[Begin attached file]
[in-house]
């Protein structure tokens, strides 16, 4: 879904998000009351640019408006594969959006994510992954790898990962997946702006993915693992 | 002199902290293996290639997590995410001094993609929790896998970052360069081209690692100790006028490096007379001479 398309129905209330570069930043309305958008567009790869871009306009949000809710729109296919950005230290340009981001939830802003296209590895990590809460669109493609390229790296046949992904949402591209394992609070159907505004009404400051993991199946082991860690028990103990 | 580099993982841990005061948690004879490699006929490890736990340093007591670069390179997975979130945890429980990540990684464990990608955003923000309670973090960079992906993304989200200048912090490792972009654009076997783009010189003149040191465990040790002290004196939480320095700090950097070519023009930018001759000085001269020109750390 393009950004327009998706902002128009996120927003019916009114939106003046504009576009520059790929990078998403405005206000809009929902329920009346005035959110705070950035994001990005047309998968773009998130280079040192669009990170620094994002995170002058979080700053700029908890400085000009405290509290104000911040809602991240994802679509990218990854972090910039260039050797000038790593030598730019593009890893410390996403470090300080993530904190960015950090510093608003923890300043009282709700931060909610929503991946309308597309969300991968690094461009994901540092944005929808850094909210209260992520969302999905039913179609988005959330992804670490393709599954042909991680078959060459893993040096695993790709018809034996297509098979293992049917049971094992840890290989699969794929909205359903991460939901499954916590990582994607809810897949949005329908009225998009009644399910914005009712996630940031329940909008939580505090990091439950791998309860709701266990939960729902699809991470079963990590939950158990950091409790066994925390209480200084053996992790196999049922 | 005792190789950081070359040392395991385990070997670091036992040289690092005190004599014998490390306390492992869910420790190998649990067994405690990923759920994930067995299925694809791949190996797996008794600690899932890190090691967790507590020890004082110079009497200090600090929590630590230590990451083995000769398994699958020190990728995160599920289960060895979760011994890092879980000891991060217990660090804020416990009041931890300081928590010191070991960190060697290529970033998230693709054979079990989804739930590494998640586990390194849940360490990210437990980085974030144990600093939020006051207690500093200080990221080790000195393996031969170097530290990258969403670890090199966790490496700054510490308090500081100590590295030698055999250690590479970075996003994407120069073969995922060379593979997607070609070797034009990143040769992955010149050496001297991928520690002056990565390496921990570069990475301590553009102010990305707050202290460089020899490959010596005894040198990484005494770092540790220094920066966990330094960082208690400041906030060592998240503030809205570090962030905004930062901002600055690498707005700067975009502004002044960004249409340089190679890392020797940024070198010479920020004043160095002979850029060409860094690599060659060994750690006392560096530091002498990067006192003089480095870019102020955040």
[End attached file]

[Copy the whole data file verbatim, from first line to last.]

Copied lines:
[in-house]
């Protein structure tokens, strides 16, 4: 879904998000009351640019408006594969959006994510992954790898990962997946702006993915693992 | 002199902290293996290639997590995410001094993609929790896998970052360069081209690692100790006028490096007379001479 398309129905209330570069930043309305958008567009790869871009306009949000809710729109296919950005230290340009981001939830802003296209590895990590809460669109493609390229790296046949992904949402591209394992609070159907505004009404400051993991199946082991860690028990103990 | 580099993982841990005061948690004879490699006929490890736990340093007591670069390179997975979130945890429980990540990684464990990608955003923000309670973090960079992906993304989200200048912090490792972009654009076997783009010189003149040191465990040790002290004196939480320095700090950097070519023009930018001759000085001269020109750390 393009950004327009998706902002128009996120927003019916009114939106003046504009576009520059790929990078998403405005206000809009929902329920009346005035959110705070950035994001990005047309998968773009998130280079040192669009990170620094994002995170002058979080700053700029908890400085000009405290509290104000911040809602991240994802679509990218990854972090910039260039050797000038790593030598730019593009890893410390996403470090300080993530904190960015950090510093608003923890300043009282709700931060909610929503991946309308597309969300991968690094461009994901540092944005929808850094909210209260992520969302999905039913179609988005959330992804670490393709599954042909991680078959060459893993040096695993790709018809034996297509098979293992049917049971094992840890290989699969794929909205359903991460939901499954916590990582994607809810897949949005329908009225998009009644399910914005009712996630940031329940909008939580505090990091439950791998309860709701266990939960729902699809991470079963990590939950158990950091409790066994925390209480200084053996992790196999049922 | 005792190789950081070359040392395991385990070997670091036992040289690092005190004599014998490390306390492992869910420790190998649990067994405690990923759920994930067995299925694809791949190996797996008794600690899932890190090691967790507590020890004082110079009497200090600090929590630590230590990451083995000769398994699958020190990728995160599920289960060895979760011994890092879980000891991060217990660090804020416990009041931890300081928590010191070991960190060697290529970033998230693709054979079990989804739930590494998640586990390194849940360490990210437990980085974030144990600093939020006051207690500093200080990221080790000195393996031969170097530290990258969403670890090199966790490496700054510490308090500081100590590295030698055999250690590479970075996003994407120069073969995922060379593979997607070609070797034009990143040769992955010149050496001297991928520690002056990565390496921990570069990475301590553009102010990305707050202290460089020899490959010596005894040198990484005494770092540790220094920066966990330094960082208690400041906030060592998240503030809205570090962030905004930062901002600055690498707005700067975009502004002044960004249409340089190679890392020797940024070198010479920020004043160095002979850029060409860094690599060659060994750690006392560096530091002498990067006192003089480095870019102020955040």